In the meantime, teachers have to teach, and my own experiments suggest that a focus on the concept of the main verb helps Asian students to notice and make use of theme-rheme analysis. However, I will save those observations for a comment on part 3, which I hope will arrive in time for me to steal some ideas for pre-sessional courses! Thank you once again for two stimulating posts.

    Matthew Forrester, University of Greenwich Language Centre

    Alexander, O., Argent, S., and Spencer, J. (2008) EAP Essentials. Reading: Garnet Publications.
    Argent, S. and Alexander, O. (2010) Access EAP: Foundations Course Book. Reading: Garnet Publications.
    Beall, J. (2016) Beall’s List: Potential, possible, or probable predatory scholarly open-access publishers. Available at: https://scholarlyoa.com/publishers/ Accessed: 18 May 2016.
    Kirkpatrick, A. and Xu, Z. (2012) Chinese Rhetoric and Writing: An introduction for language teachers. Fort Collins, CO/Anderson, SC: The WAC Clearinghouse/Parlor Press. Available at: http://wac.colostate.edu/books/kirkpatrick_xu/rhetoric.pdf Accessed: 17 May 2016.
    Mansfield, K. (2012) The development, implementation and evaluation of English for Academic Purposes (EAP) materials for a London University. MA thesis. Available at: https://www.baleap.org/media/uploads/dissertation-awards/Katherine_Mansfield_dissertation_2012.pdf. Accessed: 2 December 2015.

    Like

  2. Pingback: Coherence part 3: what did the students tell us? – English for Academic Study @ Glasgow

  3. Hi Matt

    Thanks for your dedication. Very much appreciated your response (and hopefully appreciated by a wider audience than just me because I think there’s a lot to take forward; in fact you’re showing the value of this blog as a non-stuffy forum for discussion – a blog which over time will hopefully develop a wider audience). I’ll just make a couple of points in response to your points:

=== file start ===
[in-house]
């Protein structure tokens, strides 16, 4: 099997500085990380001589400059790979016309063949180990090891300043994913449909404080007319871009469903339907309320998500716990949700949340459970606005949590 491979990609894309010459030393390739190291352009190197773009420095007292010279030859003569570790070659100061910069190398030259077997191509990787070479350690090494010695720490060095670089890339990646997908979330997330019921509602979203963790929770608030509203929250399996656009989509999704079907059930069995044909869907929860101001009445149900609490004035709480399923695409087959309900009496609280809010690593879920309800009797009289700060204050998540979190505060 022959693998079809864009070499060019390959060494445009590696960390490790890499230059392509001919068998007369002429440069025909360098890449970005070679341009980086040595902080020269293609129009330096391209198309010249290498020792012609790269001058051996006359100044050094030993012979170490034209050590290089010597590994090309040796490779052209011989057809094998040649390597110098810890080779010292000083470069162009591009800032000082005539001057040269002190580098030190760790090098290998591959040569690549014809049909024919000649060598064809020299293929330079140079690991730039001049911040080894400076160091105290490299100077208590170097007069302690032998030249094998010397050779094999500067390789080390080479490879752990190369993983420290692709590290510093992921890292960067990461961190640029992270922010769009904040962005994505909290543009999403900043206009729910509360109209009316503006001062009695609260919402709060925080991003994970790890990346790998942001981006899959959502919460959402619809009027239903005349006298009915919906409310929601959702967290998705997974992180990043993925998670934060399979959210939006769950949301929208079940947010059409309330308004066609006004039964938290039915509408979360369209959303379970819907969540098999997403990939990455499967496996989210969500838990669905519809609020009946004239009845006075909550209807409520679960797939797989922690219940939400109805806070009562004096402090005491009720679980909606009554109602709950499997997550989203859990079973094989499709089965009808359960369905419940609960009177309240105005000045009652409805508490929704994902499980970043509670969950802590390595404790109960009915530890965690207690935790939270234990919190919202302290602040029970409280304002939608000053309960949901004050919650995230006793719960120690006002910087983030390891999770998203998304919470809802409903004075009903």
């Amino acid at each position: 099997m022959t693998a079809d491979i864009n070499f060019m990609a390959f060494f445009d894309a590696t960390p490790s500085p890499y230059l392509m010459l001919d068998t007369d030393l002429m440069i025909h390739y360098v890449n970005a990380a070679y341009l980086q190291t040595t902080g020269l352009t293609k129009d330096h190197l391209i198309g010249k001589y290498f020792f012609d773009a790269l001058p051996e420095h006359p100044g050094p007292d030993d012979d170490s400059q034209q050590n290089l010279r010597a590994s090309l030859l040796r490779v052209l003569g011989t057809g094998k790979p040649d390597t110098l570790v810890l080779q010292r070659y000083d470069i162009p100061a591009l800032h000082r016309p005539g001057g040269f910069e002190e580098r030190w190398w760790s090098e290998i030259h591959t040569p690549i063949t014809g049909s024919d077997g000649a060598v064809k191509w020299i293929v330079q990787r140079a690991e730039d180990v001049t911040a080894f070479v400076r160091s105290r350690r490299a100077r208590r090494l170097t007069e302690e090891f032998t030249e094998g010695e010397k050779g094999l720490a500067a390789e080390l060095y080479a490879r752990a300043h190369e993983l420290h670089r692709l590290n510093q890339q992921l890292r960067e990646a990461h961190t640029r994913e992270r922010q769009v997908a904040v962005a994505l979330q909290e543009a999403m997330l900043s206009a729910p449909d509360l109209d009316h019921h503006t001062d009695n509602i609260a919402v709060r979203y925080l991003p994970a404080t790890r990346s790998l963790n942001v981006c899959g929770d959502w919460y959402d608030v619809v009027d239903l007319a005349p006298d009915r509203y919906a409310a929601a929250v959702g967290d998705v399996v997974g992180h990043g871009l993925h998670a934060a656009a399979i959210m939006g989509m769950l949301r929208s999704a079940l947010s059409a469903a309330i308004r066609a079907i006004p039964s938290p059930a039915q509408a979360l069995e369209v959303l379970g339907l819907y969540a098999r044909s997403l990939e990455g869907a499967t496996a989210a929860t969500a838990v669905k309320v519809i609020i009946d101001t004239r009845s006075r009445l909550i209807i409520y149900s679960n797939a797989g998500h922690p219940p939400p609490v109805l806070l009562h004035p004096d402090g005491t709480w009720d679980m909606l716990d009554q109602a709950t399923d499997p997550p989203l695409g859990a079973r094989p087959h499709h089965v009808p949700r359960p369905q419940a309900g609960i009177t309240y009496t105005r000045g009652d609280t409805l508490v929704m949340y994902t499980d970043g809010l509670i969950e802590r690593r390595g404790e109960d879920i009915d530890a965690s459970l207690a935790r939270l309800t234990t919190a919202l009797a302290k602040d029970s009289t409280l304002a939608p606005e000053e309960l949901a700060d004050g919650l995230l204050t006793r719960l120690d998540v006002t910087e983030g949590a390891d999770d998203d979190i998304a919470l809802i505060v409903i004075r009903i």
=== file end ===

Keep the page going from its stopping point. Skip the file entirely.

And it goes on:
Firstly, regarding ‘delaying the theme… larger discourse units’, I think you may be onto something. My latest post, although a bit haphazard, has led me to more questions and concerns about exactly this point at paragraph level e.g. perceptions of topic sentence and its position.

    Secondly, I’d be interested in knowing what you meant about EAP favouring short sentences with simple grammatical structures. Do you mean the published course books have a preference for that/encourage it?

    And, as a by the way, I just had an interesting chat with a Chinese student who had just done her very first home essay task (a 700 word essay, using a couple of sources for support) and we were discussing poor coherence; she didn’t seem too surprised when we looked at two particular sections of text as examples. She explained: 1. She used google translate; 2. She took that sentence from a source and just changed a handful of words but not the order of information.

    Like

    1. Matthew Forrester

      Hi Neil,

      Yhank you so much for taking the time to continue the debate. I will pick up your first point in a comment on part 3.